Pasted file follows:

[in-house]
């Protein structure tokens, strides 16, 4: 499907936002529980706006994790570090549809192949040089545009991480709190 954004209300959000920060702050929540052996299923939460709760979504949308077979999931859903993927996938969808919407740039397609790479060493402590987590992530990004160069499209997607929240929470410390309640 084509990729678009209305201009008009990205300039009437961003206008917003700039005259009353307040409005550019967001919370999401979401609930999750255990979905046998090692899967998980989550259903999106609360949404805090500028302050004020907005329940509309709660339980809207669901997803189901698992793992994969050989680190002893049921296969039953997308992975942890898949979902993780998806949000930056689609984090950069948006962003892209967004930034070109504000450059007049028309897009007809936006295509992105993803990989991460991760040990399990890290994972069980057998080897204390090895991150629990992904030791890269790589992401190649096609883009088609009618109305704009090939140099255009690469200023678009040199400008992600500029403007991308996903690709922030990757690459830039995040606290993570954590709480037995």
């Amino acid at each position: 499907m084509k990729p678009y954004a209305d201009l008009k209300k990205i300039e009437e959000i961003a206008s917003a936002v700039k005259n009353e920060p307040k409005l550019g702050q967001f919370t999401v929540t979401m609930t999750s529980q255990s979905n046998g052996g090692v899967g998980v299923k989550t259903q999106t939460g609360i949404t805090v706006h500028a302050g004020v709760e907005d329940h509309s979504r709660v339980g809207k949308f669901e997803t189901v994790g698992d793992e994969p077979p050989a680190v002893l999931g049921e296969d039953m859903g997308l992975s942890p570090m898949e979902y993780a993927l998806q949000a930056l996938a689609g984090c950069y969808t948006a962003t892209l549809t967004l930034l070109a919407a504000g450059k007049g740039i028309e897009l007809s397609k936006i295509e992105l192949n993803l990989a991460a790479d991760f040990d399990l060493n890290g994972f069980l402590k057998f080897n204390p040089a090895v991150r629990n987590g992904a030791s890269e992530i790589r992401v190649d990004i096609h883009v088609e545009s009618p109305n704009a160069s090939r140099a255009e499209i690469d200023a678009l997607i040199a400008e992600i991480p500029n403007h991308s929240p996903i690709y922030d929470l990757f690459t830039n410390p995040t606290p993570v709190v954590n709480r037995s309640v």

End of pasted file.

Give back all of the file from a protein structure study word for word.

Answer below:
[in-house]
């Protein structure tokens, strides 16, 4: 499907936002529980706006994790570090549809192949040089545009991480709190 954004209300959000920060702050929540052996299923939460709760979504949308077979999931859903993927996938969808919407740039397609790479060493402590987590992530990004160069499209997607929240929470410390309640 084509990729678009209305201009008009990205300039009437961003206008917003700039005259009353307040409005550019967001919370999401979401609930999750255990979905046998090692899967998980989550259903999106609360949404805090500028302050004020907005329940509309709660339980809207669901997803189901698992793992994969050989680190002893049921296969039953997308992975942890898949979902993780998806949000930056689609984090950069948006962003892209967004930034070109504000450059007049028309897009007809936006295509992105993803990989991460991760040990399990890290994972069980057998080897204390090895991150629990992904030791890269790589992401190649096609883009088609009618109305704009090939140099255009690469200023678009040199400008992600500029403007991308996903690709922030990757690459830039995040606290993570954590709480037995």
């Amino acid at each position: 499907m084509k990729p678009y954004a209305d201009l008009k209300k990205i300039e009437e959000i961003a206008s917003a936002v700039k005259n009353e920060p307040k409005l550019g702050q967001f919370t999401v929540t979401m609930t999750s529980q255990s979905n046998g052996g090692v899967g998980v299923k989550t259903q999106t939460g609360i949404t805090v706006h500028a302050g004020v709760e907005d329940h509309s979504r709660v339980g809207k949308f669901e997803t189901v994790g698992d793992e994969p077979p050989a680190v002893l999931g049921e296969d039953m859903g997308l992975s942890p570090m898949e979902y993780a993927l998806q949000a930056l996938a689609g984090c950069y969808t948006a962003t892209l549809t967004l930034l070109a919407a504000g450059k007049g740039i028309e897009l007809s397609k936006i295509e992105l192949n993803l990989a991460a790479d991760f040990d399990l060493n890290g994972f069980l402590k057998f080897n204390p040089a090895v991150r629990n987590g992904a030791s890269e992530i790589r992401v190649d990004i096609h883009v088609e545009s009618p109305n704009a160069s090939r140099a255009e499209i690469d200023a678009l997607i040199a400008e992600i991480p500029n403007h991308s929240p996903i690709y922030d929470l990757f690459t830039n410390p995040t606290p993570v709190v954590n709480r037995s309640v």